Рэй Дуглас Брэдбери
Death is a Lonely Business
Death is a Lonely Business
Ray Douglas Bradbury
One of Ray Bradbury’s classic noir novels, available in ebook for the first time.Toiling away amid the looming palm trees and decaying bungalows, a struggling young writer (who bears a resemblance to the author) spins fantastic stories from his fertile imagination upon his clacking typewriter. Trying not to miss his girlfriend (away studying in Mexico), the nameless writer steadily crafts his literary effort – until strange things begin happening around him.Starting with a series of peculiar phone calls, the writer then finds clumps of seaweed on his doorstep. But as the incidents escalate, his friends fall victim to a series of mysterious ‘accidents’ – some of them fatal. Aided by Elmo Crumley, a savvy, street-smart detective, and a reclusive actress of yesteryear with an intense hunger for life, the wordsmith sets out to find the connection between the bizarre events, and in doing so, uncovers the truth about his own creative abilities.
Death is a Lonely Business
This novel is entirely a work of fiction. The names, characters and incidents portrayed in it are the work of the author’s imagination. Any resemblance to actual persons, living or dead, events or localities is entirely coincidental.
HarperVoyager An imprint of HarperCollinsPublishers Ltd. 1 London Bridge Street London SE1 9GF
First published by Alfred A. Knopf 1985
First published in Great Britain by Grafton 1986
Copyright © Ray Bradbury 1985, 1999
First published by HarperCollinsPublishers Ltd. 2013
A catalogue record for this book is available from the British Library
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Ebook Edition © DECEMBER 2013 ISBN: 9780007541683
who caused it to Happen.
And to the memory
of Raymond Chandler, Dashiell Hammett,
James M. Gain, and Ross Macdonald.
And to my fiends and teachers
Leigh Bracken and Edmond Hamilton,
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Venice, California, in the old days had much to recommend it to people who liked to be sad. It had fog almost every night and along the shore the moaning of the oil well machinery and the slap of dark water in the canals and the hiss of sand against the windows of your house when the wind came up and sang among the open places and along the empty walks.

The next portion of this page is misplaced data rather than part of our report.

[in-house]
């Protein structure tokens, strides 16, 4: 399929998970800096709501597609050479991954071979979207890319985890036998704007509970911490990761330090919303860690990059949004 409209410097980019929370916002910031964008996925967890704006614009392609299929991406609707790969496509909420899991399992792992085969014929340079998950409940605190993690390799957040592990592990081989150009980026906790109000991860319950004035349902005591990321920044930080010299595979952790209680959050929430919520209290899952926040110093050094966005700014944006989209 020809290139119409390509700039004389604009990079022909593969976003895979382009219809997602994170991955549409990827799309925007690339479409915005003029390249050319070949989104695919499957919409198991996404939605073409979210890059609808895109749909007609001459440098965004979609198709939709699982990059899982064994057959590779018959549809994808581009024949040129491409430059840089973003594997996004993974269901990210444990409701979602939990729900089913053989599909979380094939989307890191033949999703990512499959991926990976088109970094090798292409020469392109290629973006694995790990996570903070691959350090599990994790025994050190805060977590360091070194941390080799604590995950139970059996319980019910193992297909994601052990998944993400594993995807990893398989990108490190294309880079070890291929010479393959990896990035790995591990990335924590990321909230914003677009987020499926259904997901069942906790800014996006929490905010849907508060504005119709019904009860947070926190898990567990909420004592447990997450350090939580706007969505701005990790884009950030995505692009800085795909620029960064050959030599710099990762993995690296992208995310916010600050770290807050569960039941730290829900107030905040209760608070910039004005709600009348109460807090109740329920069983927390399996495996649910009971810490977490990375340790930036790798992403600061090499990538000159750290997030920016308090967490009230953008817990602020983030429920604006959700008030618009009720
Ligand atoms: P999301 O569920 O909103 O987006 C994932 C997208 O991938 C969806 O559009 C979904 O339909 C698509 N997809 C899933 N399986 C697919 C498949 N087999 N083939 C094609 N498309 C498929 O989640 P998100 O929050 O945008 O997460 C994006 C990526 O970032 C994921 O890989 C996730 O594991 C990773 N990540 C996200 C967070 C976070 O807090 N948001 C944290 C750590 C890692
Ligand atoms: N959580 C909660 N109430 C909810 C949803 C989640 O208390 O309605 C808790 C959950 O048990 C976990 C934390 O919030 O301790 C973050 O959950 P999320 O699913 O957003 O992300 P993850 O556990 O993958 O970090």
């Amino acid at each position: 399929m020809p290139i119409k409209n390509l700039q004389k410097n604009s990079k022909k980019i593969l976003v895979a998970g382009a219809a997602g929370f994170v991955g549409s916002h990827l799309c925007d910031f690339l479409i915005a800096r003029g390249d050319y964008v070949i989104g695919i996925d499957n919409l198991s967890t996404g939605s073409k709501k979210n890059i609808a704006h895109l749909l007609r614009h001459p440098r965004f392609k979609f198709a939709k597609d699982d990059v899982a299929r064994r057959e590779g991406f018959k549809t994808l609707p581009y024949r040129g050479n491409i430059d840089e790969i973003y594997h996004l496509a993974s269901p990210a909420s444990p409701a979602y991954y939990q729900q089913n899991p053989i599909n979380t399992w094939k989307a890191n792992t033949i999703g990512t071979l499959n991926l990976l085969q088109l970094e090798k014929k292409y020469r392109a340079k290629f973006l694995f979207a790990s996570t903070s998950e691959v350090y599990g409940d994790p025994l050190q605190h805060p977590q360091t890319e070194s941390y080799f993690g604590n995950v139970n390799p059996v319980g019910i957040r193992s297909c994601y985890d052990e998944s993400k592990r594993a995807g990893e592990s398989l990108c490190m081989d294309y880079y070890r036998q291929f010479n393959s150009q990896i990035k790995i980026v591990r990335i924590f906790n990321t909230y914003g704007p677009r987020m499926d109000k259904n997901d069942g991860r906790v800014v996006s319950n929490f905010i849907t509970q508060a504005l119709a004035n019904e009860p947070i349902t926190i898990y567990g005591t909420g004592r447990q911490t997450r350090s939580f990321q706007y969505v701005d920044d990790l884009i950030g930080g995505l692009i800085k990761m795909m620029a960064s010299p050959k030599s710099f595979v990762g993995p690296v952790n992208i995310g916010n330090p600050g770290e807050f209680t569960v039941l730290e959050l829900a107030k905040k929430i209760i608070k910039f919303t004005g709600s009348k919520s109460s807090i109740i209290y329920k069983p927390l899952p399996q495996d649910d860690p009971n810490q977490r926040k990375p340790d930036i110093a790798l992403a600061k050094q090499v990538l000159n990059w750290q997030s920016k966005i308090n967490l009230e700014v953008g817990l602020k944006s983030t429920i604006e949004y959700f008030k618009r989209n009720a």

Those were the days when the Venice pier was falling apart and dying in the sea and you could find there the bones of a vast dinosaur, the rollercoaster, being covered by the shifting tides.
At the end of one long canal you could find old circus wagons that had been rolled and dumped, and in the cages, at midnight, if you looked, things lived—fish and crayfish moving with the tide; and it was all the circuses of time somehow gone to doom and rusting away.
And there was a loud avalanche of big red trolley car that rushed toward the sea every half-hour and at midnight skirled the curve and threw sparks on the high wires and rolled away with a moan which was like the dead turning in their sleep, as if the trolleys and the lonely men who swayed steering them knew that in another year they would be gone, the tracks covered with concrete and tar and the high spider-wire collected on rolls and spirited away.
And it was in that time, in one of those lonely years when the fogs never ended and the winds never stopped their laments, that riding the old red trolley, the high-bucketing thunder, one night I met up with Death’s friend and didn’t know it.
It was a raining night, with me reading a book in the back of the old, whining, roaring railcar on its way from one empty confetti-tossed transfer station to the next. Just me and the Dig, aching wooden car and the conductor up front slamming the brass controls and easing the brakes and letting out the hell-steam when needed.
And the man down the aisle who somehow had got there without my noticing.
I became aware of him finally because of him swaying, swaying, standing there behind me for a long time, as if undecided because there were forty empty seats and late at night it is hard with so much emptiness to decide which one to take. But finally I heard him sit and I knew he was there because I could smell him like the tidelands coming in across the fields. On top of the smell of his clothes, there was the odor of too much drink taken in too little time.
I did not look back at him. I learned long ago, looking only encourages.
I shut my eyes and kept my head firmly turned away. It didn’t work.
“Oh,” the man moaned.
I could feel him strain forward in his seat. I felt his hot breath on my neck. I held on to my knees and sank away.